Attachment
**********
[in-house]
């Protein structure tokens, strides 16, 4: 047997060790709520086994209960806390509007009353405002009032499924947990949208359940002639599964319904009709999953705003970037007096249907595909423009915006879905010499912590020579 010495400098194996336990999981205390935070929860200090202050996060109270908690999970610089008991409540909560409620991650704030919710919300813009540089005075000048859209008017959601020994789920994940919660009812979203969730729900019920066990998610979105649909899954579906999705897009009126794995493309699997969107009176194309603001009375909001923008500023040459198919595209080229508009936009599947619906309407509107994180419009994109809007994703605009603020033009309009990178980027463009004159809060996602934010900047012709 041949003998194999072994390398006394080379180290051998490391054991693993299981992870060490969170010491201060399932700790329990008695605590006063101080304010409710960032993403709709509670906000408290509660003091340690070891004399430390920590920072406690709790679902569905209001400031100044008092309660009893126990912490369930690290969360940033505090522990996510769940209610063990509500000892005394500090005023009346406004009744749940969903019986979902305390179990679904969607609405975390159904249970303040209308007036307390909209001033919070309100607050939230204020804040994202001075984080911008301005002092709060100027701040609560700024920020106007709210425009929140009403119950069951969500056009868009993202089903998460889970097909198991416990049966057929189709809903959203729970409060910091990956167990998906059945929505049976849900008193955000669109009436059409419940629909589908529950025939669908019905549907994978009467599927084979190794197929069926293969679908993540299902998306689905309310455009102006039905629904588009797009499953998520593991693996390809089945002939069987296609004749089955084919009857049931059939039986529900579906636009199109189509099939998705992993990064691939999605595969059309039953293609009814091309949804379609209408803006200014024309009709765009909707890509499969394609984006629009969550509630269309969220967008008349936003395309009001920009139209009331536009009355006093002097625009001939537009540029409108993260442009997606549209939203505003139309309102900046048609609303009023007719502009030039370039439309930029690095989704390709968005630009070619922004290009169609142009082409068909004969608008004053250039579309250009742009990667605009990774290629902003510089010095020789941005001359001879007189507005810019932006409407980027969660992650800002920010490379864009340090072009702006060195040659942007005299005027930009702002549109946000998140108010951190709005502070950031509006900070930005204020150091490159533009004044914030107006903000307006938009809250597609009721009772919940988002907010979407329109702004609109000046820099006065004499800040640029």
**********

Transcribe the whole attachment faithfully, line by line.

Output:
[in-house]
């Protein structure tokens, strides 16, 4: 047997060790709520086994209960806390509007009353405002009032499924947990949208359940002639599964319904009709999953705003970037007096249907595909423009915006879905010499912590020579 010495400098194996336990999981205390935070929860200090202050996060109270908690999970610089008991409540909560409620991650704030919710919300813009540089005075000048859209008017959601020994789920994940919660009812979203969730729900019920066990998610979105649909899954579906999705897009009126794995493309699997969107009176194309603001009375909001923008500023040459198919595209080229508009936009599947619906309407509107994180419009994109809007994703605009603020033009309009990178980027463009004159809060996602934010900047012709 041949003998194999072994390398006394080379180290051998490391054991693993299981992870060490969170010491201060399932700790329990008695605590006063101080304010409710960032993403709709509670906000408290509660003091340690070891004399430390920590920072406690709790679902569905209001400031100044008092309660009893126990912490369930690290969360940033505090522990996510769940209610063990509500000892005394500090005023009346406004009744749940969903019986979902305390179990679904969607609405975390159904249970303040209308007036307390909209001033919070309100607050939230204020804040994202001075984080911008301005002092709060100027701040609560700024920020106007709210425009929140009403119950069951969500056009868009993202089903998460889970097909198991416990049966057929189709809903959203729970409060910091990956167990998906059945929505049976849900008193955000669109009436059409419940629909589908529950025939669908019905549907994978009467599927084979190794197929069926293969679908993540299902998306689905309310455009102006039905629904588009797009499953998520593991693996390809089945002939069987296609004749089955084919009857049931059939039986529900579906636009199109189509099939998705992993990064691939999605595969059309039953293609009814091309949804379609209408803006200014024309009709765009909707890509499969394609984006629009969550509630269309969220967008008349936003395309009001920009139209009331536009009355006093002097625009001939537009540029409108993260442009997606549209939203505003139309309102900046048609609303009023007719502009030039370039439309930029690095989704390709968005630009070619922004290009169609142009082409068909004969608008004053250039579309250009742009990667605009990774290629902003510089010095020789941005001359001879007189507005810019932006409407980027969660992650800002920010490379864009340090072009702006060195040659942007005299005027930009702002549109946000998140108010951190709005502070950031509006900070930005204020150091490159533009004044914030107006903000307006938009809250597609009721009772919940988002907010979407329109702004609109000046820099006065004499800040640029």